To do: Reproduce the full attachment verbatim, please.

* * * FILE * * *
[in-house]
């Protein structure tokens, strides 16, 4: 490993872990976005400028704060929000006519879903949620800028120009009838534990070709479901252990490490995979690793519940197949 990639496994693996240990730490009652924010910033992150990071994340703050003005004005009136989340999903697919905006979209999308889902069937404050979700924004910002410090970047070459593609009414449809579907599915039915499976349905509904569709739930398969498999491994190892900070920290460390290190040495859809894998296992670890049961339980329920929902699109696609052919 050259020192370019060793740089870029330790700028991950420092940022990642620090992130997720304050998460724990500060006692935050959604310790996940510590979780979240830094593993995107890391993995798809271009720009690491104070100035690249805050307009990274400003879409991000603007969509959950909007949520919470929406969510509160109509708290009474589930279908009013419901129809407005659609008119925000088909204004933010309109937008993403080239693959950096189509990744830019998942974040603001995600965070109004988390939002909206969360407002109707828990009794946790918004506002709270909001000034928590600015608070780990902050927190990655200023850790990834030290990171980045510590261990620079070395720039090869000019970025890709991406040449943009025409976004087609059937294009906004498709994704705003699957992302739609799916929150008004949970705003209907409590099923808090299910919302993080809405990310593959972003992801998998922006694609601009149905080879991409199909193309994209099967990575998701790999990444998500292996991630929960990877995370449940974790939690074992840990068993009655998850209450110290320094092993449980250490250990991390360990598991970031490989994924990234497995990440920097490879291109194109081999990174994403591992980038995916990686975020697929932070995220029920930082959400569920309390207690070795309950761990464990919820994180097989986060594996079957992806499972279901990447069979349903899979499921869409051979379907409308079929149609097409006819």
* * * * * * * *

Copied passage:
[in-house]
């Protein structure tokens, strides 16, 4: 490993872990976005400028704060929000006519879903949620800028120009009838534990070709479901252990490490995979690793519940197949 990639496994693996240990730490009652924010910033992150990071994340703050003005004005009136989340999903697919905006979209999308889902069937404050979700924004910002410090970047070459593609009414449809579907599915039915499976349905509904569709739930398969498999491994190892900070920290460390290190040495859809894998296992670890049961339980329920929902699109696609052919 050259020192370019060793740089870029330790700028991950420092940022990642620090992130997720304050998460724990500060006692935050959604310790996940510590979780979240830094593993995107890391993995798809271009720009690491104070100035690249805050307009990274400003879409991000603007969509959950909007949520919470929406969510509160109509708290009474589930279908009013419901129809407005659609008119925000088909204004933010309109937008993403080239693959950096189509990744830019998942974040603001995600965070109004988390939002909206969360407002109707828990009794946790918004506002709270909001000034928590600015608070780990902050927190990655200023850790990834030290990171980045510590261990620079070395720039090869000019970025890709991406040449943009025409976004087609059937294009906004498709994704705003699957992302739609799916929150008004949970705003209907409590099923808090299910919302993080809405990310593959972003992801998998922006694609601009149905080879991409199909193309994209099967990575998701790999990444998500292996991630929960990877995370449940974790939690074992840990068993009655998850209450110290320094092993449980250490250990991390360990598991970031490989994924990234497995990440920097490879291109194109081999990174994403591992980038995916990686975020697929932070995220029920930082959400569920309390207690070795309950761990464990919820994180097989986060594996079957992806499972279901990447069979349903899979499921869409051979379907409308079929149609097409006819």